“The genre I write in is poetry – which is not to denigrate the question, but rather to say that I don’t really think in those kind of strategic terms that, perhaps, writers of fiction and non-fiction do. I think of China Miéville saying he’s going to write a book in every genre. What really interests me are the strategies of form and voice, which are the heart of poetry. I tend to think that poetry seems to be understood through the lens of fiction and creative non-fiction at the moment, but poetry is something else. Also when it comes to subject-matter, I generally don’t sit down and think ‘I’m going to write a poem about money, or about my family, or about contemporary politics’ – I usually start with a phrase, or a line, or some vague sense of shape, and build from there, and what comes out tends to be whatever I’m currently grappling with – whether I knew it to be or not. However, having said all this, I do notice genres in my poetry; for instance, in a poem in the new collection, Krishna’s Anarchy, I have a poem that begins with an image of a dog doing a poo on the pavement, moves through some stanzas grappling with the ideas of embarrassment, shame and guilt, and morphs into an epithalamium, or wedding-poem, and then morphs out of that genre again into the scene of Jesus Christ being mocked by Herod and then back to the dog on the pavement. The contrast between the ‘genres’ and how it navigates between them is part of the problem that the poem exists to solve.”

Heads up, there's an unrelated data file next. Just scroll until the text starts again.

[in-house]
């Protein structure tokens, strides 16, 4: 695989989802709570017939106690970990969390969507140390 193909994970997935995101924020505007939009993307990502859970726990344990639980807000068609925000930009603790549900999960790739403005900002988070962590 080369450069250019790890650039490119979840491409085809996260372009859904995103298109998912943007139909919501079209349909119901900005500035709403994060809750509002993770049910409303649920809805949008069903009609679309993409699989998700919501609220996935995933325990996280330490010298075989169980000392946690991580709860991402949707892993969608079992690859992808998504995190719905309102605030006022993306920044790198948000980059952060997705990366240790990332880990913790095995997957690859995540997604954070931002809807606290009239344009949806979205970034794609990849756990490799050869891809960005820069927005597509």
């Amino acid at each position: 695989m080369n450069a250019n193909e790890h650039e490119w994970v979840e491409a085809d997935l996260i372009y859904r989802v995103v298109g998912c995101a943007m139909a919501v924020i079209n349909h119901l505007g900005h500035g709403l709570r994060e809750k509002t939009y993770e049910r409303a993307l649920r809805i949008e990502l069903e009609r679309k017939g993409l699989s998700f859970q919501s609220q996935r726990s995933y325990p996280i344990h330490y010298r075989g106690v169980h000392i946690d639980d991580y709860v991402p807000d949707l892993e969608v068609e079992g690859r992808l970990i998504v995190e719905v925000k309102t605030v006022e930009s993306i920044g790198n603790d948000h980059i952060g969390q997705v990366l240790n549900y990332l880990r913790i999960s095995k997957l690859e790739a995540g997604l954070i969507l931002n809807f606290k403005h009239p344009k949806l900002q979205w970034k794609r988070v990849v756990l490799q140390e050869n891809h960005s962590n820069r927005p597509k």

Who would you say your writing was like?